Hachette, $32.99 pb, 386 pp
Edith Wharton, famed purveyor of ghost stories, said that she needed her reader to meet her halfway among the primeval shadows; that to believe in the fetches, haunts, and other ‘spectral strap-hangers’ that filled her pages one must still be able to hear the distant echo of the hoarse music of the northern Urwald or the churning darks seas of the outermost shores. The spectral presence in Louise Edrich’s new novel, The Sentence, appears in the midst of a decidedly unghostly suburban Minneapolis, but so compelling a presence is the phantasm of Flora that the reader embraces her wholeheartedly, diving without question into those primeval shadows where wraiths lurk.
It is the singular Tookie, an Ojibwe woman who has found redemption from a lifetime of strife and sorrow working at a bookshop specialising in Native American literature, that Flora has chosen to haunt. Having spent ten years in prison, Tookie marvels at her miraculous new life, which contains ‘a regular little house’, a job, and a kind husband. ‘Knowing what I know of my tribe’s history, remembering what I can bear to remember of my own,’ Tookie says, ‘I can only call the life I live now a life of heaven.’ The novel is both the unfolding tale of Flora’s haunting of the mordant, whip-smart Tookie, and a limning of other kinds of spectres from Native American history that rise up and threaten to overwhelm the precariously balanced present.
In his provocative 2006 book Native American Fiction: A user’s manual, the Ojibwe novelist and academic David Treuer bemoans what he terms ‘the legendary mist of Indian misery’ that, to his mind, suffuses the work of many of his contemporaries. ‘How does one escape this all-pervading thing, exoticized foreknowledge?’ he asks, claiming that much of Native American writing is read for its cultural authenticity rather than as literature. Erdrich, too, has been preoccupied with these kind of questions of white appropriation, condescending sympathy, and sentimental racism – in life and in literature. The Sentence takes up this fraught issue in a far more overt manner than Erdrich’s previous work. In the bookstore, Tookie encounters earnest white customers she terms ‘wannabes’, who confide to her that they always wanted to be Indians as children, telling her tales of sleeping in tipis made of blankets, playing at fighting cowboys, and tying their sisters to trees. ‘The person is proud of having identified with an underdog and wants some affirmation from an actual Indigenous person,’ says Tookie. She is also assailed with questions ranging from ‘Can you appraise my turquoise necklace?’ to ‘What’s a cultural Indian thing that would fit into our funeral service?’ Tookie tries to sell these sorts of customers Paul Chaat Smith’s Everything You Know About Indians Is Wrong, but notes wryly that they hardly ever buy it.
Before her death, Flora’s obsession with all things Native American has turned into an ‘unaccountable, persistent, self-obliterating delusion’. At first, she tells people that she had been an Indian in a former life, then later invents a Native American ancestor, producing a photograph of a ‘grim woman in a shawl’ that Tookie suspects she has plucked from a junk store bin. She attends every powwow and has made herself a traditional dance outfit of buckskin and purple beadwork. But Flora’s ‘Nativephilia’ has a positive side to it, too; she fosters Native American teen runaways, attends protests, raises money for a Native American women’s refuge, and is generally devoted to good works in the community. ‘So what if she needed, however fake, a connection?’ asks Tookie. Slightly unnerving and acquisitive in life, Flora’s obsession becomes openly sinister in her spectral form; she wants to take possession of Tookie.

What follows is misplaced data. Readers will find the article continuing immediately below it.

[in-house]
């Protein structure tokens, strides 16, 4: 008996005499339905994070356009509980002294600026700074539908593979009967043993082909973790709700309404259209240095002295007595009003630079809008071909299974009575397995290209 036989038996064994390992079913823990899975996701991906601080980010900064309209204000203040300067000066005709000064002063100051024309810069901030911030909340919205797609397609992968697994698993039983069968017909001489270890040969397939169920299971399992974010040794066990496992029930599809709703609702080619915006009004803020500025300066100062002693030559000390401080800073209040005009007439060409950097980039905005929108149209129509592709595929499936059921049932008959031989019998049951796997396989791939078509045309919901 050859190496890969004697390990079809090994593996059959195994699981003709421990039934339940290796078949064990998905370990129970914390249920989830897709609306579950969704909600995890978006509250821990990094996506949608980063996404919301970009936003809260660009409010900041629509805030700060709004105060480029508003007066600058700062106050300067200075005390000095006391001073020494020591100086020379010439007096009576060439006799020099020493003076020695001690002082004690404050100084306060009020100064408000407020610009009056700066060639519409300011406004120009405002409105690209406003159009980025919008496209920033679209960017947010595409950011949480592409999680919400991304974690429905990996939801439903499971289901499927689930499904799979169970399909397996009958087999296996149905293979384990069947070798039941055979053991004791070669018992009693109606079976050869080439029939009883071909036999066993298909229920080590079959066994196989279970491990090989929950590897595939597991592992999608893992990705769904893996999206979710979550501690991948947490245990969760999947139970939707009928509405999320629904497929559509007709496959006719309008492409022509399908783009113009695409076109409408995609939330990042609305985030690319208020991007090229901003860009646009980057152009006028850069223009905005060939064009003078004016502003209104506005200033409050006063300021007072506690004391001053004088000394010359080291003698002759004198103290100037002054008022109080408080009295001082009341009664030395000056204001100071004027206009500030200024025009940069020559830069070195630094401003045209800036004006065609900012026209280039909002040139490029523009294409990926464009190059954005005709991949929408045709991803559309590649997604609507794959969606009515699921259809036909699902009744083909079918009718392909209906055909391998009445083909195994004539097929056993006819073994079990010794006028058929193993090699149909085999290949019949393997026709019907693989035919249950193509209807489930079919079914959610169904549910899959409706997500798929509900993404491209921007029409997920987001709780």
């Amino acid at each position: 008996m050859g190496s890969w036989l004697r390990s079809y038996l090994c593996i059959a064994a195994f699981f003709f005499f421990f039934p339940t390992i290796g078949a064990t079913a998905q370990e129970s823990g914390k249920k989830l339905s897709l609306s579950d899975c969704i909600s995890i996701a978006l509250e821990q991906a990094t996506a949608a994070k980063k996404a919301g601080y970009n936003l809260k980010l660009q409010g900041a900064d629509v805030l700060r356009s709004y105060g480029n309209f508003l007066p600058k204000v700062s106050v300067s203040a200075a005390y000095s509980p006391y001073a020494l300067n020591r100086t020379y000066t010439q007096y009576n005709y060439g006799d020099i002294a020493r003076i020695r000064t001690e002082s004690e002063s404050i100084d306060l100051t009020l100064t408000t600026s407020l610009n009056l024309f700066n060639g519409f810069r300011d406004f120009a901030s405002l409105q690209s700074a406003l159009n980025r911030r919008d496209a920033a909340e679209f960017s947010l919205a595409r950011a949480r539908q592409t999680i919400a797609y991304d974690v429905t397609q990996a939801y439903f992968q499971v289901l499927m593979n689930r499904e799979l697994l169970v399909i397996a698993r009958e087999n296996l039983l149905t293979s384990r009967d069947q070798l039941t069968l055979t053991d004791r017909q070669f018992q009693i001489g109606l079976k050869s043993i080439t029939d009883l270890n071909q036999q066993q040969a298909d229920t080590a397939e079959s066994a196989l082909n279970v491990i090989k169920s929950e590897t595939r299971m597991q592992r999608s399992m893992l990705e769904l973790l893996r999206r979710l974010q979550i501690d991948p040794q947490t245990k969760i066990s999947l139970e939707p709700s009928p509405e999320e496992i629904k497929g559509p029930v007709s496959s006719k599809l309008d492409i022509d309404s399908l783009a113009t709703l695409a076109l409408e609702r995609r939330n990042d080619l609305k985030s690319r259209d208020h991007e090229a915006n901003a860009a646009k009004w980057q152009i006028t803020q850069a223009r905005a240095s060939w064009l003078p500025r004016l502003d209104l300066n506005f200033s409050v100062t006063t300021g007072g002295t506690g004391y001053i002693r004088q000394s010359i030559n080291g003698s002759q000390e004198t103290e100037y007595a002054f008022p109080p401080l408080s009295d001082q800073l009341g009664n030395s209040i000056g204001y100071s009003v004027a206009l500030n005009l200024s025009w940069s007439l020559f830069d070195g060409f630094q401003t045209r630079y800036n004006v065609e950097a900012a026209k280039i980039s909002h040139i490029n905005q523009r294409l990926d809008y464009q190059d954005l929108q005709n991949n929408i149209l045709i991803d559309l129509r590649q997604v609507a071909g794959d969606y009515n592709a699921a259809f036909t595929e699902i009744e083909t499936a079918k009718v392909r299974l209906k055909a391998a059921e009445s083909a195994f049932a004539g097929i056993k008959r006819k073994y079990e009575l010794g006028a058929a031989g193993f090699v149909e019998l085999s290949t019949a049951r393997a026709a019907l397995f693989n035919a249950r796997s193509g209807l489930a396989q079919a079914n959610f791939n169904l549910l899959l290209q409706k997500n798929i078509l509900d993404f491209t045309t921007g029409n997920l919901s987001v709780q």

For a ghost story, The Sentence is also intensely preoccupied with worldly concerns and veers frequently into social realism, vividly chronicling a fractured and uneasy nation. The novel is set mostly in 2020, during the pandemic, and also encompasses the killing of George Floyd and the ensuing outrage. Erdrich brilliantly expresses feelings about the recent calamity that often remain inchoate for the rest of us in prose that is never solipsistic or sentimental. Tookie reflects on the way that ‘we straggled through a year that sometimes seemed like the beginning of the end. A slow tornado. I want to forget this year, but I’m also afraid I won’t remember this year.’ In the aftermath of the George Floyd protests, Tookie describes the way that the smell of popcorn is a blessed reprieve from the smell of spent tear gas – ‘sour, musky, chalk’.
Erdrich’s rendering of the catastrophic events of recent times is perfectly counterposed with her unfolding of the central ghost story, and the tapestry of intersecting individual lives that she so skilfully weaves. The characters are never entirely subsumed by the sweep of history, either distant or recent, though, like the ghost of Flora, it threatens to overwhelm them at all times.
In a 2016 New Yorker essay on the Standing Rock pipeline protests, Erdrich writes about the way that history is a living force in the Lakota way of life. ‘Each of the great events in their common destiny includes the direct experience of ancestors, whose names live on in their descendants.’ By the end of The Sentence, the reader comes to realise that perhaps a novel full of ghosts, in all their different guises, is exactly the right thing for our own haunted, and haunting, times.